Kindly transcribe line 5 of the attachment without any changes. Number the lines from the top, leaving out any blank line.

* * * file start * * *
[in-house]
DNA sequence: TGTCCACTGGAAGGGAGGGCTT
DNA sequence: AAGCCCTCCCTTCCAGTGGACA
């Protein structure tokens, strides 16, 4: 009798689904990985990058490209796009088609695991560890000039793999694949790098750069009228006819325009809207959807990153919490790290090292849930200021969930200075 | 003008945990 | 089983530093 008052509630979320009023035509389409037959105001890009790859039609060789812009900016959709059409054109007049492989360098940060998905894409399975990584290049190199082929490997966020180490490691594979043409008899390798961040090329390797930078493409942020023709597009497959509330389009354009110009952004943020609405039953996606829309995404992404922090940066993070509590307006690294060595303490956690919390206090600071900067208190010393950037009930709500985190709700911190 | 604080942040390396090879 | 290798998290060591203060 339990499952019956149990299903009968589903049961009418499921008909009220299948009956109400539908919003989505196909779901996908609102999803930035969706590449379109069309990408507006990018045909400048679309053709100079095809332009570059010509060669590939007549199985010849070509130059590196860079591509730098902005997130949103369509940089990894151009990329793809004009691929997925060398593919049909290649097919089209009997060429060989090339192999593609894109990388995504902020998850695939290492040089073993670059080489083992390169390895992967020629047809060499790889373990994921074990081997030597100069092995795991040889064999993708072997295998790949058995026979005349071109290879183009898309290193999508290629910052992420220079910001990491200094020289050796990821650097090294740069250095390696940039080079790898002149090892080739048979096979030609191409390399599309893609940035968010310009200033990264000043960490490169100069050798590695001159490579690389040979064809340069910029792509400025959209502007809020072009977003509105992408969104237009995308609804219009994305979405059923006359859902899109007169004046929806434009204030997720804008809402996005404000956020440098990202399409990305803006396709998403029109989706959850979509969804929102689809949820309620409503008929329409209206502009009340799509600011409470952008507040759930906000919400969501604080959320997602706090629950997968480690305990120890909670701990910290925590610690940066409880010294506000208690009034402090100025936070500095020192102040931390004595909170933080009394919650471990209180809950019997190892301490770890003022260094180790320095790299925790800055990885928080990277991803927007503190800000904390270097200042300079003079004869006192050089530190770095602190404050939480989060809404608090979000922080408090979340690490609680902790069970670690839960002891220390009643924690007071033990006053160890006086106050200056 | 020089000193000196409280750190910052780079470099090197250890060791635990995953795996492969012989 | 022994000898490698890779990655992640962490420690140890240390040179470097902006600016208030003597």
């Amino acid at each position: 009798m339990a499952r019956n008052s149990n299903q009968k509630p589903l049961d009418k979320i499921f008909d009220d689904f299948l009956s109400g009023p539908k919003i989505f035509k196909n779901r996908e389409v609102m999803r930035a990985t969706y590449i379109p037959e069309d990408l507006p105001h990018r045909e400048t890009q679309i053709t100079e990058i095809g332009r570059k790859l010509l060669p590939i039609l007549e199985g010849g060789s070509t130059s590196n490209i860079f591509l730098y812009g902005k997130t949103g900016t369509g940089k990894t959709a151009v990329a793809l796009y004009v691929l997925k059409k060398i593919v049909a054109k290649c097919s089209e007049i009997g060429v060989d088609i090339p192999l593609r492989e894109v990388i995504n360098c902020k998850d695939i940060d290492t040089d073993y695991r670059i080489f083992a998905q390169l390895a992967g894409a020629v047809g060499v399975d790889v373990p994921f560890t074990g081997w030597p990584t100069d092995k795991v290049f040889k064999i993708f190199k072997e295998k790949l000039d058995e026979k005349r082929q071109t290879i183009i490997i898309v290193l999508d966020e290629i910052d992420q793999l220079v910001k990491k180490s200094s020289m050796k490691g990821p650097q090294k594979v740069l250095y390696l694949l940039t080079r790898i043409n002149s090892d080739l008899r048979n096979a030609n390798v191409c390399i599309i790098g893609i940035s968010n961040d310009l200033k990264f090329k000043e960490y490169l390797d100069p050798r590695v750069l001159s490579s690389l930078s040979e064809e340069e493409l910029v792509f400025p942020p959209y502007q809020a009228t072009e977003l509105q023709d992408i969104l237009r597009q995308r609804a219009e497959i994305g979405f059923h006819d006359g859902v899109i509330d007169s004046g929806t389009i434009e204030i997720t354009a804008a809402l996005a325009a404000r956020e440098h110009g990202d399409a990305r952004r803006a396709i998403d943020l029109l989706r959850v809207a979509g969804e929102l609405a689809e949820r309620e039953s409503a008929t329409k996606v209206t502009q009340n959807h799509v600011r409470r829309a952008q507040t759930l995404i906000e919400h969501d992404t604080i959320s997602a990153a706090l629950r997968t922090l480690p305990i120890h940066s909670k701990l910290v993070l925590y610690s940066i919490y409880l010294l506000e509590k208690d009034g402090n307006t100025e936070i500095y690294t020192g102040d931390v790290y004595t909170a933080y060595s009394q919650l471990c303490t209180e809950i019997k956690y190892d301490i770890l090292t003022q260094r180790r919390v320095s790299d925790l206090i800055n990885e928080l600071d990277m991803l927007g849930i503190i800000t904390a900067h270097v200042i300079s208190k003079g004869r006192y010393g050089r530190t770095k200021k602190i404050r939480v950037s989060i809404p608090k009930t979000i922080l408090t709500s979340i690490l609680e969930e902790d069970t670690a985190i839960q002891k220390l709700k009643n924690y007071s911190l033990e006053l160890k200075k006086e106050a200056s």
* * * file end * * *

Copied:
């Amino acid at each position: 009798m339990a499952r019956n008052s149990n299903q009968k509630p589903l049961d009418k979320i499921f008909d009220d689904f299948l009956s109400g009023p539908k919003i989505f035509k196909n779901r996908e389409v609102m999803r930035a990985t969706y590449i379109p037959e069309d990408l507006p105001h990018r045909e400048t890009q679309i053709t100079e990058i095809g332009r570059k790859l010509l060669p590939i039609l007549e199985g010849g060789s070509t130059s590196n490209i860079f591509l730098y812009g902005k997130t949103g900016t369509g940089k990894t959709a151009v990329a793809l796009y004009v691929l997925k059409k060398i593919v049909a054109k290649c097919s089209e007049i009997g060429v060989d088609i090339p192999l593609r492989e894109v990388i995504n360098c902020k998850d695939i940060d290492t040089d073993y695991r670059i080489f083992a998905q390169l390895a992967g894409a020629v047809g060499v399975d790889v373990p994921f560890t074990g081997w030597p990584t100069d092995k795991v290049f040889k064999i993708f190199k072997e295998k790949l000039d058995e026979k005349r082929q071109t290879i183009i490997i898309v290193l999508d966020e290629i910052d992420q793999l220079v910001k990491k180490s200094s020289m050796k490691g990821p650097q090294k594979v740069l250095y390696l694949l940039t080079r790898i043409n002149s090892d080739l008899r048979n096979a030609n390798v191409c390399i599309i790098g893609i940035s968010n961040d310009l200033k990264f090329k000043e960490y490169l390797d100069p050798r590695v750069l001159s490579s690389l930078s040979e064809e340069e493409l910029v792509f400025p942020p959209y502007q809020a009228t072009e977003l509105q023709d992408i969104l237009r597009q995308r609804a219009e497959i994305g979405f059923h006819d006359g859902v899109i509330d007169s004046g929806t389009i434009e204030i997720t354009a804008a809402l996005a325009a404000r956020e440098h110009g990202d399409a990305r952004r803006a396709i998403d943020l029109l989706r959850v809207a979509g969804e929102l609405a689809e949820r309620e039953s409503a008929t329409k996606v209206t502009q009340n959807h799509v600011r409470r829309a952008q507040t759930l995404i906000e919400h969501d992404t604080i959320s997602a990153a706090l629950r997968t922090l480690p305990i120890h940066s909670k701990l910290v993070l925590y610690s940066i919490y409880l010294l506000e509590k208690d009034g402090n307006t100025e936070i500095y690294t020192g102040d931390v790290y004595t909170a933080y060595s009394q919650l471990c303490t209180e809950i019997k956690y190892d301490i770890l090292t003022q260094r180790r919390v320095s790299d925790l206090i800055n990885e928080l600071d990277m991803l927007g849930i503190i800000t904390a900067h270097v200042i300079s208190k003079g004869r006192y010393g050089r530190t770095k200021k602190i404050r939480v950037s989060i809404p608090k009930t979000i922080l408090t709500s979340i690490l609680e969930e902790d069970t670690a985190i839960q002891k220390l709700k009643n924690y007071s911190l033990e006053l160890k200075k006086e106050a200056s």